March 07, 2012
Good UAV piece, one flaw
I liked Micah Zenko's primer on drones (aka, "unmanned aerial vehicles") at foreignpolicy.com, because I think a little more knowledge on the subject in the public realm is not a bad thing. One quibble, though: where Zenko talks about the fragility of drones in hostile weather and climate conditions (something every soldier knows well) his basis is a citation about something completely different:
The primary reasons for the crashes: bad weather, loss or disruption of communications links, and "human error factors," according to the Air Force. As Lt. Gen. David Deptula, former Air Force deputy chief of staff for intelligence, has noted with refreshing honesty, "Some of the [drones] that we have today, you put in a high-threat environment, and they'll start falling from the sky like rain."
I'm assuming there's a missing sentence or two in there, because of course Gen. Deptula wasn't talking about bad weather. His "high threat environment" is when your opponent has some weapon capable of shooting a drone down. So far, over Afghanistan, Pakistan, Iraq and Libya, this hasn't been an issue. Deptula's point is that as soon as you have a hostile air force capable of air-to-air combat in the picture, the environment for UAVs suddenly becomes a lot less permissive, and a lot of the stuff we're getting away with in counterinsurgency ops simply won't be as possible. He's not talking about bad weather or crashes, he's talking drones getting hit with missiles, a different order of problem altogether.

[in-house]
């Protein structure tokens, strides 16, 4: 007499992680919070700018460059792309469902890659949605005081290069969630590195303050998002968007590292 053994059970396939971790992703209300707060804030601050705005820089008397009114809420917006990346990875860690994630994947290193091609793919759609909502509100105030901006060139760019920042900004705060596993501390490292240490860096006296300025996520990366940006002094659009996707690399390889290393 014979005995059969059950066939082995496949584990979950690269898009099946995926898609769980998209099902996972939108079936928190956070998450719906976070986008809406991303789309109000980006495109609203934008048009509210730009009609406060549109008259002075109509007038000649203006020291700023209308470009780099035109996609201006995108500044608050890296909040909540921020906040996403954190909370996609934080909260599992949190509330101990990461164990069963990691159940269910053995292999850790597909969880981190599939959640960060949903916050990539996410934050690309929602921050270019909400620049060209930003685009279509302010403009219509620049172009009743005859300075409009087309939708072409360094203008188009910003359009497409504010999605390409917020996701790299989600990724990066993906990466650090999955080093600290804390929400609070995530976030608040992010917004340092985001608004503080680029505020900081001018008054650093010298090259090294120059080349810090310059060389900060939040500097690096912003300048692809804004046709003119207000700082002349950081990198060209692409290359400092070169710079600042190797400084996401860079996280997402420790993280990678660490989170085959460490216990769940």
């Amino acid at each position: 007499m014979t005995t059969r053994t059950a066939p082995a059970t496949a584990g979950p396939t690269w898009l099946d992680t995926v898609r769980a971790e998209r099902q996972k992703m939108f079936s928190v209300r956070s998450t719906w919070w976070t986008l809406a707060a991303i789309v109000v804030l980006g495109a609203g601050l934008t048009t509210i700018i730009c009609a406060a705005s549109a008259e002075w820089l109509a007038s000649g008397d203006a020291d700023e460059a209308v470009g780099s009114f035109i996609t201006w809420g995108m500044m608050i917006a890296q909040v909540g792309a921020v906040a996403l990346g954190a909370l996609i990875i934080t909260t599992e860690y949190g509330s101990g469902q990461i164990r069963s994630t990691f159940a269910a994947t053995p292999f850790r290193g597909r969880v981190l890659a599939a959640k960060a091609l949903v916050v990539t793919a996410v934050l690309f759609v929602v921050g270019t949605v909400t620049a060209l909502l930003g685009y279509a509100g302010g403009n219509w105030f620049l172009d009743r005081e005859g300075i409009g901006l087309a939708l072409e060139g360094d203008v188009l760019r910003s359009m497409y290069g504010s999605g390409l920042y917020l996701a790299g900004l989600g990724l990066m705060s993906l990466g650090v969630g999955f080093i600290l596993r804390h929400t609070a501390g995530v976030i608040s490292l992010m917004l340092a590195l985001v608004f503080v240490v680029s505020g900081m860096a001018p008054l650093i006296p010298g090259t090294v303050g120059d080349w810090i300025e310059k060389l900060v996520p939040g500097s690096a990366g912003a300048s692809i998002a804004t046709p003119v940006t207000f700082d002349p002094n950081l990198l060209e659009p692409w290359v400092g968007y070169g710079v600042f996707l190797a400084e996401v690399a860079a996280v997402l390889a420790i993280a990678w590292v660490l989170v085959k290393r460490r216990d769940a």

Now, the counter-argument has always been that drones are cheap enough, in cost and lives, to waste in just such a fashion, that there's an inherently lower risk of loss involved in using them. And I for one am skeptical that interceptor aircraft or surface to air missiles are going to be quite as useful against them as some might think. Historical analogies would be artillery spotter aircraft or helicopters or maritime patrol aircraft, none of which are very survivable when jet fighters are around either, but they still have long and illustrious service histories in shooting wars when the local conditions are favourable to them flying. There's every reason to believe that, wherever you can maintain air superiority (which fighters like the F-22 and F-35 are designed to do) then you can continue to operate pretty much as now. If you can't, well, then, the enemy's drones are not going to be the biggest of your problems.
Look, I know finding public affairs successes in ANSF advising these days is hard work, but really, if your central metaphor is "building a plane while flying it" in a Afghan army mentoring success story, your public affairs staff is either burned out or trying to get fired, or both.
Look, the whole expression is meant to define something as inherently impossible, because the act it refers to is not actually humanly achievable. The written-up (and I have no doubt meritable) accomplishments of yon Sgt. MacAlister are therefore undercut by a headline that's basically shouting to our unconscious minds: "Stop This! This is insane!"
"endearingly macho" -- Mark Steyn
"wonderfully detailed analysis" -- John Allemang, Globe and Mail
"unusually candid" -- Tom Ricks, Foreignpolicy.com
Bill & Bob
Ghosts of Alex